Call Me by Your Name: Guadagnino’s Lesson to Everyone

Who has not been there? It does not really matter who you fall for. Older or younger, man or woman. It is first love.

This is not another late review of the movie directed by Luca Guadagnino ‘Call Me by Your Name’, but rather the analysis of the great success that brought him this far to the Academy Awards.

Nemo propheta in patria

Guadagnino did not have a glittering start of career. Indeed, in Italy, he has never been forgiven for his second movie, ‘Melissa P.’ (2005), a lazy cinematographic transposition of the novel about a teenage girl’s first approach to sexuality named ‘100 Strokes of the Brush Before Bed’. Despite the good box office, the comments by the critics and the audience were ferocious, up to the point that even the author of the original book, Melissa Panarello, distanced herself from the film. 

This debut represented an original sin that was hard to get rid of. Nevertheless, Guadagnino would later demonstrate his ability to tell stories about desire and passion with ‘The Bigger Splash’ (2015) and ‘I Am Love’ (2009), the first two chapters of his desire trilogy concluded by ‘Call Me by Your Name’. 

The first one was almost snubbed by both the Italian public and critics. On the contrary, it was a big hit overseas, where the director immediately earned attention and acclaim. Nemo propheta in patria, as they said, guess where, in anscient Rome. Maybe, the Italian prejudice towards his first disgraced movies did not follow him abroad. Anyhow, let’s get back to ‘Call Me by Your Name’, or should I say, to its troubled production process and the actual merits of Guadagnino. 

Call Me by Your Name

The movie is an adaptation of the namesake novel by André Aciman. The producers, Peter Spears and Howard Rosenman, optioned the book in 2007, after reading the final draft just before its publication. James Ivory was called as executive producer, then Guadagnino was entrusted with the task of finding the locations in Bordighera, on the famous Ligurian Riviera evoked in the novel. At the beginning, he was not supposed to become the director of the movie, as he was already committed to the realization of ‘A Bigger Splash’. Thus, the producers tried to hire Ferzan Özpetek, Gabriele Muccino, Sam Taylor-Johnson earlier, but the shooting could not start. In 2014, Guadagnino became the producer and asked Ivory to write hand-in-hand the adaptation script. Ivory, who was already used to writing similar stories such as ‘Maurice’ (1987), adapted from the novel released posthumously about a love story between two boys during the Victorian age, accepted.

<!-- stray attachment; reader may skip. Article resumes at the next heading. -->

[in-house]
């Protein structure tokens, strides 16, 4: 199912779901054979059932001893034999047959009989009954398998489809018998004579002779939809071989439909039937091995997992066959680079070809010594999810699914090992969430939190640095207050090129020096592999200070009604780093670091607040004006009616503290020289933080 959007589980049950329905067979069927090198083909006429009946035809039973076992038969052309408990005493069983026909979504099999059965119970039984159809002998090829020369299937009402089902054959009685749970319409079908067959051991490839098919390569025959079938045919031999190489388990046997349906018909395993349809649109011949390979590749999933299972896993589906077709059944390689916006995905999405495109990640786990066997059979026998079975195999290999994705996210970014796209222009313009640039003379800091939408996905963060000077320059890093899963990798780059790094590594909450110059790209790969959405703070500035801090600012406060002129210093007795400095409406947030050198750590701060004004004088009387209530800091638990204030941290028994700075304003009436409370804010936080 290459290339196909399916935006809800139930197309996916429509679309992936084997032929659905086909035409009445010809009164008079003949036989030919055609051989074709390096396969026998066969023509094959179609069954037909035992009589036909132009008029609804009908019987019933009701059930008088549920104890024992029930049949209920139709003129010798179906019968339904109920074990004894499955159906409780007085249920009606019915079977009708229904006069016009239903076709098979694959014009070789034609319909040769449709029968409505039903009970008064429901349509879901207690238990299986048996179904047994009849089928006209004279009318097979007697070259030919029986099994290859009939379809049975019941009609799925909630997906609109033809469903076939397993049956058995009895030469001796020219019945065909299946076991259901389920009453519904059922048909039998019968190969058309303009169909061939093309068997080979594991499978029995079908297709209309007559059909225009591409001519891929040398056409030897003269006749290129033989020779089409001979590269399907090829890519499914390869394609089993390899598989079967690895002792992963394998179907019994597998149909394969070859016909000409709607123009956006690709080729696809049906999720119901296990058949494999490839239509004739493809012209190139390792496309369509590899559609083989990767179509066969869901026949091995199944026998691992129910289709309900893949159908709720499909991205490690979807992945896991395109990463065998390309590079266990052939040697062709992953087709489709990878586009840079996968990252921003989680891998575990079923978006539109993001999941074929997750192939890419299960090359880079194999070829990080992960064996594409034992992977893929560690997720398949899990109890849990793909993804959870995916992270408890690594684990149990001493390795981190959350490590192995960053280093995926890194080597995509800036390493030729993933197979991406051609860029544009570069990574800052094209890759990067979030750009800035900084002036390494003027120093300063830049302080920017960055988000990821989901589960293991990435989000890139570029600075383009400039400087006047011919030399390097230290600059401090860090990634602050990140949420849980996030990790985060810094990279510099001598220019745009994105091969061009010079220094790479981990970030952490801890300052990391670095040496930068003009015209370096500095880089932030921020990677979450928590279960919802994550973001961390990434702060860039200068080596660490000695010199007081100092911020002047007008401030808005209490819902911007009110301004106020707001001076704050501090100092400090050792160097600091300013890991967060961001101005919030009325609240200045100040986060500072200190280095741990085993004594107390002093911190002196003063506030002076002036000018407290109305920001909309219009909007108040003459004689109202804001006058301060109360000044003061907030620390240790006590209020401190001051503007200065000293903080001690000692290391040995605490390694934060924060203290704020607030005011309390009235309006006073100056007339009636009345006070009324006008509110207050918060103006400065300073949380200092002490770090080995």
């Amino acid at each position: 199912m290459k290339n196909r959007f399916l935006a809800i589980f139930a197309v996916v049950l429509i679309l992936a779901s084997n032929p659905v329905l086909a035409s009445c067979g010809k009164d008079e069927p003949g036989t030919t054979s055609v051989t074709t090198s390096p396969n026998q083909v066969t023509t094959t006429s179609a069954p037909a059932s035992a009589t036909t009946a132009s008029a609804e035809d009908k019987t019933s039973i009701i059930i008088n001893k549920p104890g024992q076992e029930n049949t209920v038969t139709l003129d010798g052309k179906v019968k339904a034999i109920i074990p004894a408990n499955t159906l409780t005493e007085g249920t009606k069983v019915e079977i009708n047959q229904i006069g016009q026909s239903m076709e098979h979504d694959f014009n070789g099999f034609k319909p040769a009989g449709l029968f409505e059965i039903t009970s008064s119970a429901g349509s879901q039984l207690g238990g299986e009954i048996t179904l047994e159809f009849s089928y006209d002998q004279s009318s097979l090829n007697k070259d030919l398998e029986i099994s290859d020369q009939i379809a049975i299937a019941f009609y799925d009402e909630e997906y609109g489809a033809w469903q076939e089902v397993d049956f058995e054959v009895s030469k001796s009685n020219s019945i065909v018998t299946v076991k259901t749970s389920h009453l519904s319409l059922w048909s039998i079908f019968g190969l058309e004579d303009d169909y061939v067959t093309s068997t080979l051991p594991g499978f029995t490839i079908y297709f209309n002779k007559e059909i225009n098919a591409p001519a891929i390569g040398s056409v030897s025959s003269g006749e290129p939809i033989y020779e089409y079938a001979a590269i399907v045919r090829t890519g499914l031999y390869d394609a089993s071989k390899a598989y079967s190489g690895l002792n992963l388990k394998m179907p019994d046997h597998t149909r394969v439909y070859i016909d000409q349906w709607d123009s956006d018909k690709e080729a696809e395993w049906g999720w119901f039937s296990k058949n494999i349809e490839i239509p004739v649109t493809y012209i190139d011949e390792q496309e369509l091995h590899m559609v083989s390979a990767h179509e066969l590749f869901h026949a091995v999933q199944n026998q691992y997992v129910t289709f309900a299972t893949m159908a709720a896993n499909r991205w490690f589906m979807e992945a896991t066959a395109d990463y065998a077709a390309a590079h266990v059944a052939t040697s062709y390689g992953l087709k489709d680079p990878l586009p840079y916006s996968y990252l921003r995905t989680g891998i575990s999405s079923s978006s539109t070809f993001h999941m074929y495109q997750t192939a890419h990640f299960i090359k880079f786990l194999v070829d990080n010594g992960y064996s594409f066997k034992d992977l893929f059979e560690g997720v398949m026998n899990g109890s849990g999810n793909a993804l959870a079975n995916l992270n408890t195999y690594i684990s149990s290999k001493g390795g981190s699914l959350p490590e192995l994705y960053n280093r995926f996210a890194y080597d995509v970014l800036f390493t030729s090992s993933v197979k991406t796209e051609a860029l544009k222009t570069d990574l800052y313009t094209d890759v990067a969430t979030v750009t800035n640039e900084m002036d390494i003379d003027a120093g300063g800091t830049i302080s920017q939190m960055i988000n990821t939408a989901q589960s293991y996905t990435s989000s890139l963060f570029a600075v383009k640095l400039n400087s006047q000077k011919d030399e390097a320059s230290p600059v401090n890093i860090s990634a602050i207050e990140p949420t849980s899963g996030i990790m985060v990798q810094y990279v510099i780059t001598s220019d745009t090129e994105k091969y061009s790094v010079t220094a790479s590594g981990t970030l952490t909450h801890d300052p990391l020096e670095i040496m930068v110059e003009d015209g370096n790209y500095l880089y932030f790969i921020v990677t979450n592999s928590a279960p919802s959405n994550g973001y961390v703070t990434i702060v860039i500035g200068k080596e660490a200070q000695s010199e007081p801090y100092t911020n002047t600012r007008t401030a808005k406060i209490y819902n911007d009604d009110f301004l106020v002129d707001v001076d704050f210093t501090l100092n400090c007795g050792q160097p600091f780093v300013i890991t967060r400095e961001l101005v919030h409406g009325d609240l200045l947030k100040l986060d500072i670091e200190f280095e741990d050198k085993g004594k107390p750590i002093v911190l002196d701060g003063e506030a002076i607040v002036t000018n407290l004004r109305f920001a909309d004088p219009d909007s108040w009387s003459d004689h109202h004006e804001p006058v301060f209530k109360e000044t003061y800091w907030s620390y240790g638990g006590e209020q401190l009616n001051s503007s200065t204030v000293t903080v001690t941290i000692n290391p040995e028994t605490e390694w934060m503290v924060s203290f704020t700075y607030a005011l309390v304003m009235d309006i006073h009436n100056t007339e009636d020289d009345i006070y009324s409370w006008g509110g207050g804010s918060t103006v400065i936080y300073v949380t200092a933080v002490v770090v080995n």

As Guadagnino remarks, they began to write the storyline in his house in Crema even before the signing of the contract, together with the editor Walter Fasano. The script writing was completed by Ivory and, with the approval of Aciman, the shooting began and Guadagnino was finally convinced to direct the movie. 

The hand of Guadagnino

Then, Guadagnino started his great job by selecting the best possible crew. First, he confirmed the above mentioned video editor Fasano, who had also contributed to the storyline and worked with Guadagnino from his first movie. In addition, the Director of Photography, Sayombhu Mukdeeprom, provided an exotic and international tone to the Lombardy countryside. Indeed, more for production rather than for direction reasons, Guadagnino decided to move the action from Bordighera to Crema. Not for nothing, this region is more familiar for Guadagnino. There, he could exploit his contacts with the so-called Pro Loco, the Italian organization promoting the local areas, and the reduced costs due to the lower shooting demand. 

It is important to remember that the budget of the movie was limited to some 3 million dollars. Not a very high amount, compared with bigger productions such as ‘Three Billboards in Ebbing, Missouri’, with over ten million dollars earmarked.

Thus, Guadagnino took advantage of his direction and production experience to achieve the best possible outcome. Generally, in Italy, the work of producer is portrayed as anything other than positive, clipping the wings of directors’ creativity for mere economic purposes. Sometimes this acutally happens everywhere, but we should not forget cases like ‘Cinema Paradiso’. The producer Franco Cristaldi cut the movie, dubbed some scenes and shortened it up to turn it into the international masterpiece capable of winning an Academy Award for Best Foreign Language Film. 

First love

So, who is Guadagnino in the end? A great producer, a great director or a great artist? None of that or maybe all of the above. Surely, Guadagnino is a great professional. Because he was able to successfully carry out a difficult and controversial movie, emphasizing the most universal subject of the plot, the first love. Who has not been there? It does not really matter who you fall for. Older or younger, man or woman. It is first love.

Also, he is a great professional because he has learnt over the years to choose the right people, assistants and collaborators. He has always picked the right actors, even if the public used to see the interpreters distant from the assigned roles. He is a great professional because he has always been working with intellectual honesty in every single movie. And where someone found his end point in ‘Melissa P.’, he found a starting point and self-produced ‘I am love’. 

Good luck, Luca!

Finally, with this last movie, he completed his personal tour that started from the USA to come back home in Italy. ‘Call Me by Your Name’ travelled the World, opened in theaters and received prizes such as the BAFTA for Best Adapted Screenplay, besides the prestigious Golden Globes and Oscar nominations. 

So come on, Luca! Good luck for these Academy Awards. There is a lot of competition, but here in Italy we all support you and your crew.